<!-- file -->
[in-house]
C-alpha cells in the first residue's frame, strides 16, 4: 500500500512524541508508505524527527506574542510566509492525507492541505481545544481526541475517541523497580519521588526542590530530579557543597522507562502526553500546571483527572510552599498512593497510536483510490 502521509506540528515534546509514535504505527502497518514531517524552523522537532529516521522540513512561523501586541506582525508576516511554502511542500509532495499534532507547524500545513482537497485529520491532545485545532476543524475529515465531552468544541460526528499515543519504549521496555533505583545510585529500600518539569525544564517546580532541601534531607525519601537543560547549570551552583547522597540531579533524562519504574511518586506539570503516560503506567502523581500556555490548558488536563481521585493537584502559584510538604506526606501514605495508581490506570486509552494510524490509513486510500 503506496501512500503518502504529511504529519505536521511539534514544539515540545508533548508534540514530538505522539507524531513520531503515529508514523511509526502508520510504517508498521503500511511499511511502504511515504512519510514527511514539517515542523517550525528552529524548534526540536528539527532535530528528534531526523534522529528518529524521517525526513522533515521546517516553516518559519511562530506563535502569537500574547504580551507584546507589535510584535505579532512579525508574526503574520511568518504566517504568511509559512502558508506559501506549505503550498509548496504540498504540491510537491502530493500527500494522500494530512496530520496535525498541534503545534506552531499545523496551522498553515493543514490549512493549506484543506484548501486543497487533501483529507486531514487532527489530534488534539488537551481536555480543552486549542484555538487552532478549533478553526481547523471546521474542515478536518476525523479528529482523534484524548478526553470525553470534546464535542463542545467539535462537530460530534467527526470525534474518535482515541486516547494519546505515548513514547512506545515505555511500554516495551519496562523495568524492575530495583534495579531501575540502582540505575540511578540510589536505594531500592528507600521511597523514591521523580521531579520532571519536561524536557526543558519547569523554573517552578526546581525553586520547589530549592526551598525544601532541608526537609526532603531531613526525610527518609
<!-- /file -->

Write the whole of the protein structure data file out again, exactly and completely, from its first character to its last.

[in-house]
C-alpha cells in the first residue's frame, strides 16, 4: 500500500512524541508508505524527527506574542510566509492525507492541505481545544481526541475517541523497580519521588526542590530530579557543597522507562502526553500546571483527572510552599498512593497510536483510490 502521509506540528515534546509514535504505527502497518514531517524552523522537532529516521522540513512561523501586541506582525508576516511554502511542500509532495499534532507547524500545513482537497485529520491532545485545532476543524475529515465531552468544541460526528499515543519504549521496555533505583545510585529500600518539569525544564517546580532541601534531607525519601537543560547549570551552583547522597540531579533524562519504574511518586506539570503516560503506567502523581500556555490548558488536563481521585493537584502559584510538604506526606501514605495508581490506570486509552494510524490509513486510500 503506496501512500503518502504529511504529519505536521511539534514544539515540545508533548508534540514530538505522539507524531513520531503515529508514523511509526502508520510504517508498521503500511511499511511502504511515504512519510514527511514539517515542523517550525528552529524548534526540536528539527532535530528528534531526523534522529528518529524521517525526513522533515521546517516553516518559519511562530506563535502569537500574547504580551507584546507589535510584535505579532512579525508574526503574520511568518504566517504568511509559512502558508506559501506549505503550498509548496504540498504540491510537491502530493500527500494522500494530512496530520496535525498541534503545534506552531499545523496551522498553515493543514490549512493549506484543506484548501486543497487533501483529507486531514487532527489530534488534539488537551481536555480543552486549542484555538487552532478549533478553526481547523471546521474542515478536518476525523479528529482523534484524548478526553470525553470534546464535542463542545467539535462537530460530534467527526470525534474518535482515541486516547494519546505515548513514547512506545515505555511500554516495551519496562523495568524492575530495583534495579531501575540502582540505575540511578540510589536505594531500592528507600521511597523514591521523580521531579520532571519536561524536557526543558519547569523554573517552578526546581525553586520547589530549592526551598525544601532541608526537609526532603531531613526525610527518609